According to the 2023 ABA and Farmer Mac Agricultural Lender Survey, ag lenders estimate that more than three-quarters of their borrowers will remain profitable in 2023 and two-thirds will remain profitable through 2024. However, as concerns about inflation ease, ag bankers are growing nervous about farm liquidity and income heading into next year.
Following a record year for farm profitability in 2022, with income surpassing $200 billion, the farm economy has witnessed a sharp turnaround as commodity prices trend lower and exports lag behind last year. As a result, the USDA projects 2023 net cash farm income will decline -26.5% relative to last year. The report authors note that while this is not ideal, farm incomes would still be approximately +50% higher than the long-term average if the forecast is realized — underscoring the historic profitability levels in 2022. Still, the decline in lender sentiment largely reflects the farm income pullback. Below are some of the highlights from the report, which is available HERE.
Liquidity and Profitability Concerns: Liquidity has become the primary concern among agricultural lenders for their borrowers, followed closely by farm income levels. While Lenders expect profitability to dip, it is still expected to remain relatively elevated this year. In 2023, lenders estimate that 77.5% of agricultural borrowers will be profitable. While this is a slight decline from 81.3% in 2022, it is well above the 51.0% and 57.2% reported by lenders in 2020 and in 2019, respectively. Lenders do foresee tighter profitability in 2024, as expectations are for 66.7% of borrowers to remain profitable next year. The largest decline is expected in the Corn Belt and Plains states. This likely reflects the concentration of grain farms in these regions and the pullback in grain prices over the past year.
Sector Concerns: Despite a broad decline in commodity prices, lender comfort with individual commodity exposures remained relatively stable in 2023. The commodities with the highest concern levels in 2023 were dairy and pork. Dairy prices reached record levels in 2022, boosted by strong export demand. However, a pullback in export demand for both dairy products and pork has weighed on prices this year. For pork producers, profit margins declined to the lowest levels since 1998. Even so, lenders’ concerns were highest for dairy, with 51.4% reporting moderate or high concern (up from 28.0% in 2022). Pork was ranked as a moderate concern or higher by 24.0% of lender responses. Meanwhile, concern levels for the beef sector remained elevated despite beef sector prices setting new records in 2023. A total of 13.1% of lenders responded with a moderate concern or higher for the beef sector. A portion of this concern may be related to elevated feed prices and the ongoing drought across the Southern Plains. In general, concern levels tend to reflect the amount of exposure a financial institution has to a given commodity.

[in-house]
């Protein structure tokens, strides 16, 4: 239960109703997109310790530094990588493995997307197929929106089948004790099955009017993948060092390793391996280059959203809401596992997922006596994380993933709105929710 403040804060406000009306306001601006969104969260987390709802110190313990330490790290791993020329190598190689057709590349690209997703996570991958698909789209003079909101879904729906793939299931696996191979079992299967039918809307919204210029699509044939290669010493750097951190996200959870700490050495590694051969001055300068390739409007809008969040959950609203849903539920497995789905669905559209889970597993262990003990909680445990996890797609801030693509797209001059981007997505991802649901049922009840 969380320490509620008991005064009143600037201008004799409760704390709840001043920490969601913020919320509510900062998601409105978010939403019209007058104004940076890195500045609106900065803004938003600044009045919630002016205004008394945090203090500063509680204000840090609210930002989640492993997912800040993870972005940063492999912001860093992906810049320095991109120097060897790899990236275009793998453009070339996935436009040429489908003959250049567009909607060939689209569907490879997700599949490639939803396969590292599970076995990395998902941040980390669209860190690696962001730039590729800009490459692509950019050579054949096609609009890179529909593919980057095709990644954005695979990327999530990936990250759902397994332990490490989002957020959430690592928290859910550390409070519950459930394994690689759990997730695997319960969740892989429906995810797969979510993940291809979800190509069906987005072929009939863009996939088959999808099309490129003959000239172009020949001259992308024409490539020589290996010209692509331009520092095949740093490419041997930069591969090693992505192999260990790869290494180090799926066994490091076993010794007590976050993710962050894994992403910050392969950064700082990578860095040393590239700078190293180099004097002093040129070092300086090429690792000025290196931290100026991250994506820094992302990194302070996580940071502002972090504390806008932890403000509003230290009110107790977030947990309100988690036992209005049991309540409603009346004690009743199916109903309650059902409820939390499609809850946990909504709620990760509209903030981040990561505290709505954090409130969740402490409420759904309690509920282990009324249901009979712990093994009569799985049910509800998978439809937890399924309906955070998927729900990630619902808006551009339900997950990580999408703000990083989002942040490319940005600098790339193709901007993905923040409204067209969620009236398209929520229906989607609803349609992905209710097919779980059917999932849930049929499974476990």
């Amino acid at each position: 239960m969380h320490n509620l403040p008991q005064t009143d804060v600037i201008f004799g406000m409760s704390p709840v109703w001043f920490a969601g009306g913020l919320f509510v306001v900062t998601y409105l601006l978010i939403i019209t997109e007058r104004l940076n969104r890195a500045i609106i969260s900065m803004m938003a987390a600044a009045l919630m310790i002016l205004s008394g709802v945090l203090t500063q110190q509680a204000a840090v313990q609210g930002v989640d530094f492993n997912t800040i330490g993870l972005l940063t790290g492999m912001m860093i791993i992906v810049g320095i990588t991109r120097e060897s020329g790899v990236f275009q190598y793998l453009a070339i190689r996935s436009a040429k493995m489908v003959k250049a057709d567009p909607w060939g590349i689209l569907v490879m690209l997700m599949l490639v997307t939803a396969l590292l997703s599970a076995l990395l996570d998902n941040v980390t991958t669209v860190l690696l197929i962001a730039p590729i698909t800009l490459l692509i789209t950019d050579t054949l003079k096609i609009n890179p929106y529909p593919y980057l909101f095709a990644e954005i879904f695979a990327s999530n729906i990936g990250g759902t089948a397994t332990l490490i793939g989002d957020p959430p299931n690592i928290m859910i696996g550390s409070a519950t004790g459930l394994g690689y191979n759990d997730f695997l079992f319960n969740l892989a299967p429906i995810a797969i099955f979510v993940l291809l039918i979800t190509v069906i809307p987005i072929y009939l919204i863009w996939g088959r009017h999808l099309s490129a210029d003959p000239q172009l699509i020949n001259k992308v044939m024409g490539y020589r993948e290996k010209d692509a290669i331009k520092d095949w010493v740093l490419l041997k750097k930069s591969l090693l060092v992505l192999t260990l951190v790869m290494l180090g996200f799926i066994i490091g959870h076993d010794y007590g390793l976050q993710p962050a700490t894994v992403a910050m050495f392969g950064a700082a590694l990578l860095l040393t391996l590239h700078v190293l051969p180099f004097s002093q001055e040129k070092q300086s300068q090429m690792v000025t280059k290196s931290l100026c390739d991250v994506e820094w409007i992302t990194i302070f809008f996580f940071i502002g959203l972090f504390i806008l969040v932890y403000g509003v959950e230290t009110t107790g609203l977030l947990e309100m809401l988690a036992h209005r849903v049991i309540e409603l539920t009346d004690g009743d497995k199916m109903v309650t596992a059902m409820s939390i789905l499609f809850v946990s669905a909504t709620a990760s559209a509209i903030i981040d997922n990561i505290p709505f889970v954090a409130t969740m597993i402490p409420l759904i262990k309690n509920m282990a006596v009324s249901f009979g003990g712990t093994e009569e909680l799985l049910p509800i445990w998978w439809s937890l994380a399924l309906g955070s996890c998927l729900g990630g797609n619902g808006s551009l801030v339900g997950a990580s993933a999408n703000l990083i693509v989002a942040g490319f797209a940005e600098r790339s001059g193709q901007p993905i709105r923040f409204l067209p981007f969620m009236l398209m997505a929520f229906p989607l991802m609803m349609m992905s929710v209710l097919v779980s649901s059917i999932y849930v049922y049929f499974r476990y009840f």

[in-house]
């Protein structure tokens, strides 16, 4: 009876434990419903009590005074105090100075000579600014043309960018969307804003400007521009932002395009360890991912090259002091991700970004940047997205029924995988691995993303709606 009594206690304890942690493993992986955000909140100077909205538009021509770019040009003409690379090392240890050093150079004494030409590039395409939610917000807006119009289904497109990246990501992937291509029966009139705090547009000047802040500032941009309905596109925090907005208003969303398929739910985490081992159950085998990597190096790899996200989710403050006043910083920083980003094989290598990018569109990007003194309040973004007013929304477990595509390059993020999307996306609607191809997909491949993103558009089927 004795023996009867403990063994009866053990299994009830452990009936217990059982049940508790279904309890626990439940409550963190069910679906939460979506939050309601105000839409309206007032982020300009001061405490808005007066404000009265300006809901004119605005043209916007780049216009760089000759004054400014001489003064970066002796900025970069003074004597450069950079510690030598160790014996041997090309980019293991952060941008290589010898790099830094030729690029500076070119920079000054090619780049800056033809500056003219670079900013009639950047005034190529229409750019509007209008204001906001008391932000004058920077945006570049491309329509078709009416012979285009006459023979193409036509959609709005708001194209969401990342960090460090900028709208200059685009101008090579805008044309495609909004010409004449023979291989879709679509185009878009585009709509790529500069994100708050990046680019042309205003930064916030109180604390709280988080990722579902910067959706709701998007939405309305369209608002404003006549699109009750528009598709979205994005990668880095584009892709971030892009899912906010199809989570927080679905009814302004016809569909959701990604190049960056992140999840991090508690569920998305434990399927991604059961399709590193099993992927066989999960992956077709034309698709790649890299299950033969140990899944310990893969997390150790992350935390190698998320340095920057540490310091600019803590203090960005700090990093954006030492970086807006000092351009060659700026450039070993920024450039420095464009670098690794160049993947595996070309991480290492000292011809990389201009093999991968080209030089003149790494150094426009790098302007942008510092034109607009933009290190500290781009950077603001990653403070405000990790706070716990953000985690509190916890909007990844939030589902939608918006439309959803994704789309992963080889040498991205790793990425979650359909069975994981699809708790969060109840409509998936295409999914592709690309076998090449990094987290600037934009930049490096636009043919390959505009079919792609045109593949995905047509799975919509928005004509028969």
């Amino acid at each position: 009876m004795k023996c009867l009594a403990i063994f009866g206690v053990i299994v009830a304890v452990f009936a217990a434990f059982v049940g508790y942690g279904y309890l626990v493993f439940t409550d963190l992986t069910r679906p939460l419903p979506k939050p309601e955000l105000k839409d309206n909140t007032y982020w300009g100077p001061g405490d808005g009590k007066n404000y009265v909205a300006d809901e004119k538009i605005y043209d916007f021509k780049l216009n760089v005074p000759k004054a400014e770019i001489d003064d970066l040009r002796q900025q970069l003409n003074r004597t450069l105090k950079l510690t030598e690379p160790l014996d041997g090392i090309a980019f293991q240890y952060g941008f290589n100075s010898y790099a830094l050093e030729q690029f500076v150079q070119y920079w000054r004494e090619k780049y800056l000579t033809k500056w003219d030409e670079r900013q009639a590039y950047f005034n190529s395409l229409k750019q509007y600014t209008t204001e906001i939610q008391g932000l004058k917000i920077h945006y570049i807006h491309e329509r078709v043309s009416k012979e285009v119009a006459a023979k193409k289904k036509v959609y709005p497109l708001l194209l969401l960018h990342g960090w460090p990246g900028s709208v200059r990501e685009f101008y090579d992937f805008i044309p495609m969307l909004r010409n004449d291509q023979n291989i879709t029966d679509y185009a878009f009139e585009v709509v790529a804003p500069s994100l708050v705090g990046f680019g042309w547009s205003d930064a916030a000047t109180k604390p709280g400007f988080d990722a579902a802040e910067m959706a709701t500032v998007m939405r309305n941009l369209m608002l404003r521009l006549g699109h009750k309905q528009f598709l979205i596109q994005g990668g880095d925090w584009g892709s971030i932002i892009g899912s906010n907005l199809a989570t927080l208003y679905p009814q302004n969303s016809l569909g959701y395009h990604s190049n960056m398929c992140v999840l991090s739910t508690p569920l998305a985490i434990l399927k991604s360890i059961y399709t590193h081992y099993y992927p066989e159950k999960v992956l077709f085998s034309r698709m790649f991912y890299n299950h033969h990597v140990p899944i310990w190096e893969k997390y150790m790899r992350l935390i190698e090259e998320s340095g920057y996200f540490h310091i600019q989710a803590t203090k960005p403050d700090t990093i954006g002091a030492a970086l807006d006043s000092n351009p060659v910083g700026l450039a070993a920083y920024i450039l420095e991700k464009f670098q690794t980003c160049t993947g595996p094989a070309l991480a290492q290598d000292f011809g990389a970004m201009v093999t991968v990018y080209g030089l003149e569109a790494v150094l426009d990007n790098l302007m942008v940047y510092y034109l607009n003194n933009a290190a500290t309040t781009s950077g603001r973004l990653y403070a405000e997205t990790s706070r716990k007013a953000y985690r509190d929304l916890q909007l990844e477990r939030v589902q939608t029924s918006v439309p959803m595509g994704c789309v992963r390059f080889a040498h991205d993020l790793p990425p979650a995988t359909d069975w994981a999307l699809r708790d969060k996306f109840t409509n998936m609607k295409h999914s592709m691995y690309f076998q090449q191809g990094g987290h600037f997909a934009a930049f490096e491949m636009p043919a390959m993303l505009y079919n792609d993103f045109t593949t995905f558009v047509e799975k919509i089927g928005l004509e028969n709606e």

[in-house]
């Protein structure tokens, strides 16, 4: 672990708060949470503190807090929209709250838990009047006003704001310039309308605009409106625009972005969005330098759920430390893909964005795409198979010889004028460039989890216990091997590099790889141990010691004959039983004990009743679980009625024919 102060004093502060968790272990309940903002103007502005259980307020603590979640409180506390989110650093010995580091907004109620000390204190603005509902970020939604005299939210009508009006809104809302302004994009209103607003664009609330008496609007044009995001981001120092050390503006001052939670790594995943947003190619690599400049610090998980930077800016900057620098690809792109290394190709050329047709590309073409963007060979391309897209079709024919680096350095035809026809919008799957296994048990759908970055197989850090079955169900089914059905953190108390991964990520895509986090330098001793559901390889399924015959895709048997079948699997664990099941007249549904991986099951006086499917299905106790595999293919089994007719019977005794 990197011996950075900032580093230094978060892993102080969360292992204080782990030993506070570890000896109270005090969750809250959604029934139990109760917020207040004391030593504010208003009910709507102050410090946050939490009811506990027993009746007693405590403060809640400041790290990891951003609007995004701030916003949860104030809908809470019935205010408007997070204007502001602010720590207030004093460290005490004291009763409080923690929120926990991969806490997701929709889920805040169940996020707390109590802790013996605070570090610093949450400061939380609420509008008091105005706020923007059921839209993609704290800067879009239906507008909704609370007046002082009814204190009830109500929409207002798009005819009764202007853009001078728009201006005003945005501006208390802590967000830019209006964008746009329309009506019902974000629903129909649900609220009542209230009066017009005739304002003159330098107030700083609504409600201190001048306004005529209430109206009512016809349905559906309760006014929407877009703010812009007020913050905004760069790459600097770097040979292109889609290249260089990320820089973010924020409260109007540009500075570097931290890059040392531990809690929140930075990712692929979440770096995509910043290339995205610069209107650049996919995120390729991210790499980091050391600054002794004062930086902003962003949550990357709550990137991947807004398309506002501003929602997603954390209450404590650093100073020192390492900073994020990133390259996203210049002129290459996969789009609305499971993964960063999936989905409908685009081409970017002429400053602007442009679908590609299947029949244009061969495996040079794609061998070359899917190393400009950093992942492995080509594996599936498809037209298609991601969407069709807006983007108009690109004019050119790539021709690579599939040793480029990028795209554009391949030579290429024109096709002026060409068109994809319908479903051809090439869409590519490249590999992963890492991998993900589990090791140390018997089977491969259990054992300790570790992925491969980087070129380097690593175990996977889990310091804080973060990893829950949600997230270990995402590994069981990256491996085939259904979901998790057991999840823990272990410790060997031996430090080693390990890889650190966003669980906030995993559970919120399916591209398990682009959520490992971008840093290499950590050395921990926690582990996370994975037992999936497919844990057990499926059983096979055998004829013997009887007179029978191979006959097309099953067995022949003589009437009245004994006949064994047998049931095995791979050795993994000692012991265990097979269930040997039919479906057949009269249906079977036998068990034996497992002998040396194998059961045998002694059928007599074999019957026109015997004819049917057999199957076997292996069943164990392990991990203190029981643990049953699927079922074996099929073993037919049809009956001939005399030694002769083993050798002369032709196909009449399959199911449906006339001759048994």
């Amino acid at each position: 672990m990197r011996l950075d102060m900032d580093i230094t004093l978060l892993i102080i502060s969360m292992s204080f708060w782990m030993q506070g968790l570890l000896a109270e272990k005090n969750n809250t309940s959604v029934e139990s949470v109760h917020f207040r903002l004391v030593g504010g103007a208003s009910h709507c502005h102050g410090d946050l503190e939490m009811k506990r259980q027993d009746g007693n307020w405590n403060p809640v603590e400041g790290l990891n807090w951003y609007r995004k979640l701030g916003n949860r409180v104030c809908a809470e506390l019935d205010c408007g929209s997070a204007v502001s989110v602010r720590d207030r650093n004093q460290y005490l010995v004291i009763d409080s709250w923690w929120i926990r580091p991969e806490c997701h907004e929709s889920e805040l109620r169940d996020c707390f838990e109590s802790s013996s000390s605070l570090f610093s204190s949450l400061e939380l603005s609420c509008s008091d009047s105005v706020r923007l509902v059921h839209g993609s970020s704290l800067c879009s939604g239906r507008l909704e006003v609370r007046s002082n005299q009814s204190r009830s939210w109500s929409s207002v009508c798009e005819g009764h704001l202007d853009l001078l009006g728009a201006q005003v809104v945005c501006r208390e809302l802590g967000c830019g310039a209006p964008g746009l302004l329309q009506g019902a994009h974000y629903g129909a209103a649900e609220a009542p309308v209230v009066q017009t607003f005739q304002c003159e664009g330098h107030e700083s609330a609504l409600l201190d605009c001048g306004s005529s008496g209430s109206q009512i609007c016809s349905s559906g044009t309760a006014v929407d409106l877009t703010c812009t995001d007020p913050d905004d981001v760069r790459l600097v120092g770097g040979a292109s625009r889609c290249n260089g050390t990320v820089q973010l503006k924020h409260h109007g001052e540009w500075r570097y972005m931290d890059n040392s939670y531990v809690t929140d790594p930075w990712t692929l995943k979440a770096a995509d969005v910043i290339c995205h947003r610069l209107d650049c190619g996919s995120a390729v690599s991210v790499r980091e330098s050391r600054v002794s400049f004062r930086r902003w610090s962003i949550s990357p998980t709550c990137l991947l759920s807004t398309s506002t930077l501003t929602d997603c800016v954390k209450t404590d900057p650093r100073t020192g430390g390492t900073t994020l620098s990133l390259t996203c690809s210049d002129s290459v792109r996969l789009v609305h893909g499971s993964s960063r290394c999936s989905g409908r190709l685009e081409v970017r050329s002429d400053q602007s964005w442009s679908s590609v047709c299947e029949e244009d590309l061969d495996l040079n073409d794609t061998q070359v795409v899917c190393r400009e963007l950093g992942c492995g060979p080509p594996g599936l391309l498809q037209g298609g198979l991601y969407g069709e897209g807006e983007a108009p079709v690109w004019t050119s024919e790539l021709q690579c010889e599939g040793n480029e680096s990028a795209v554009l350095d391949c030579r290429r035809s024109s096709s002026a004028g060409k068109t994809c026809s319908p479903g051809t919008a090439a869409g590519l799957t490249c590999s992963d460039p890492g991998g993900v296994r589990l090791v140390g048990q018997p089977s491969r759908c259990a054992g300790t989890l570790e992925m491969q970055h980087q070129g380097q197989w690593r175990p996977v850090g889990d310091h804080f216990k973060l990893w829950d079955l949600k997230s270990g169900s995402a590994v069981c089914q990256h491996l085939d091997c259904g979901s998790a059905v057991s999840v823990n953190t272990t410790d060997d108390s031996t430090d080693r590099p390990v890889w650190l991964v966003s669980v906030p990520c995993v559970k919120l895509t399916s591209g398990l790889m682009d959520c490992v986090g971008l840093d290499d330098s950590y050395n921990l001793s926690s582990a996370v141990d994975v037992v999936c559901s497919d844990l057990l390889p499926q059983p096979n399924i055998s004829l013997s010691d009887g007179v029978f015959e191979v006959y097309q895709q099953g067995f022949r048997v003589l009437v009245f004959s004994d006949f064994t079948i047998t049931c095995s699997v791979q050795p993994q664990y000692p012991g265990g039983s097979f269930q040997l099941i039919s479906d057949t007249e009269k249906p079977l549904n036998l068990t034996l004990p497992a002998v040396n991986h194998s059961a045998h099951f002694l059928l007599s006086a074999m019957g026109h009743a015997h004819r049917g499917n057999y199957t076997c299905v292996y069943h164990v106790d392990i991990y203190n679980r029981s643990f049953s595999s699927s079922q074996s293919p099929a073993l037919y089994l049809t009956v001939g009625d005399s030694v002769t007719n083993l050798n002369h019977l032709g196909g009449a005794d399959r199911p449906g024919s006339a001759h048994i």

Rising Farm Debt: In the 2023 survey, 51.7% of lenders responded that farm debt increased over the past year. This was significantly lower than the expectations expressed in last year’s survey, and likely due to high farm incomes and rising interest rates. Meanwhile, 18.7% of lenders responded that farm debt has declined at their institution. Looking ahead, though, the projected decline in farm incomes may lead to greater loan demand. Nearly 4 out of 5 lenders (77.8%) expect farm debt will increase over the next 12 months, and an even greater proportion of lenders expect production loans to increase this coming year relative to real estate loans. Lenders also expect strong loan performance to continue. Over 95.0% of lenders reported that delinquencies and charge-off rates on real estate and production loans declined over the past year. Only 10.1% and 9.0% expect charge-offs on ag production and farmland loans, respectively, to increase over the next 12 months.
Land Values and Cash Rents Expectations: Farmland values have shown a sizable increase in value since 2020. Lenders reported an average gain of 8.3% in 2021, an average gain of 18.9% in 2022 and an 11.2% perceived increase in 2023. The authors note that the reported average gain of +11.2% for 2023 is higher than the USDA-reported +7.4% average, as the Ag Lender Survey had a higher concentration of Corn Belt and Plains lenders. Lenders reported average farmland growth of 11.9% and 12.6% for the Corn Belt and Plains. In total, 82.4% of lenders observed an increase in average-quality farmland values in their markets in the past 12 months. Lender expectations for 2024 land values are considerably more conservative. Less than half of lenders expect an increase in land values next year, and the average expected change was 2.1%. Lenders in the South and West are more optimistic about future land values compared to those in the Corn Belt and Plains regions. Like with land values, lenders are reporting higher levels of cash rents this year, though lenders expect these will hold or decline in the next 12 months. Most respondents (52.6%) reported an increase in the cash rental rate of average-quality cropland in their market territories, but more than two-thirds of respondents (69.9%) expect rental rates to hold steady in 2024.